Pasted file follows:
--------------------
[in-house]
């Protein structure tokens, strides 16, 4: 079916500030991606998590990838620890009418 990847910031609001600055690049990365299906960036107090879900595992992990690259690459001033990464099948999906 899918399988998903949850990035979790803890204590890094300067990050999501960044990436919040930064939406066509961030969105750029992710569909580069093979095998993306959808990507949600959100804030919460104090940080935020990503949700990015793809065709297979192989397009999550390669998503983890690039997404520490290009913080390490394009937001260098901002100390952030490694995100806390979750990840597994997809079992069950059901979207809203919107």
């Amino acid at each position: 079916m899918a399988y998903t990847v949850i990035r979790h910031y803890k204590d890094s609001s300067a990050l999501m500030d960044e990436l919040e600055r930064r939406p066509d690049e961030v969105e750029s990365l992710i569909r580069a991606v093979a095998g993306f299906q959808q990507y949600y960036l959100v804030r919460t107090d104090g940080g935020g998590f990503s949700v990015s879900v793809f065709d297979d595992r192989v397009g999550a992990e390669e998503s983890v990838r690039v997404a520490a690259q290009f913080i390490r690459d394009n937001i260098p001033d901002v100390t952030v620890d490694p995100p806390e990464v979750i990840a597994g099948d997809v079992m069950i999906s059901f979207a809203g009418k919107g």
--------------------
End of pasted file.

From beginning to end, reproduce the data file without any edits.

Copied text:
[in-house]
């Protein structure tokens, strides 16, 4: 079916500030991606998590990838620890009418 990847910031609001600055690049990365299906960036107090879900595992992990690259690459001033990464099948999906 899918399988998903949850990035979790803890204590890094300067990050999501960044990436919040930064939406066509961030969105750029992710569909580069093979095998993306959808990507949600959100804030919460104090940080935020990503949700990015793809065709297979192989397009999550390669998503983890690039997404520490290009913080390490394009937001260098901002100390952030490694995100806390979750990840597994997809079992069950059901979207809203919107």
């Amino acid at each position: 079916m899918a399988y998903t990847v949850i990035r979790h910031y803890k204590d890094s609001s300067a990050l999501m500030d960044e990436l919040e600055r930064r939406p066509d690049e961030v969105e750029s990365l992710i569909r580069a991606v093979a095998g993306f299906q959808q990507y949600y960036l959100v804030r919460t107090d104090g940080g935020g998590f990503s949700v990015s879900v793809f065709d297979d595992r192989v397009g999550a992990e390669e998503s983890v990838r690039v997404a520490a690259q290009f913080i390490r690459d394009n937001i260098p001033d901002v100390t952030v620890d490694p995100p806390e990464v979750i990840a597994g099948d997809v079992m069950i999906s059901f979207a809203g009418k919107g």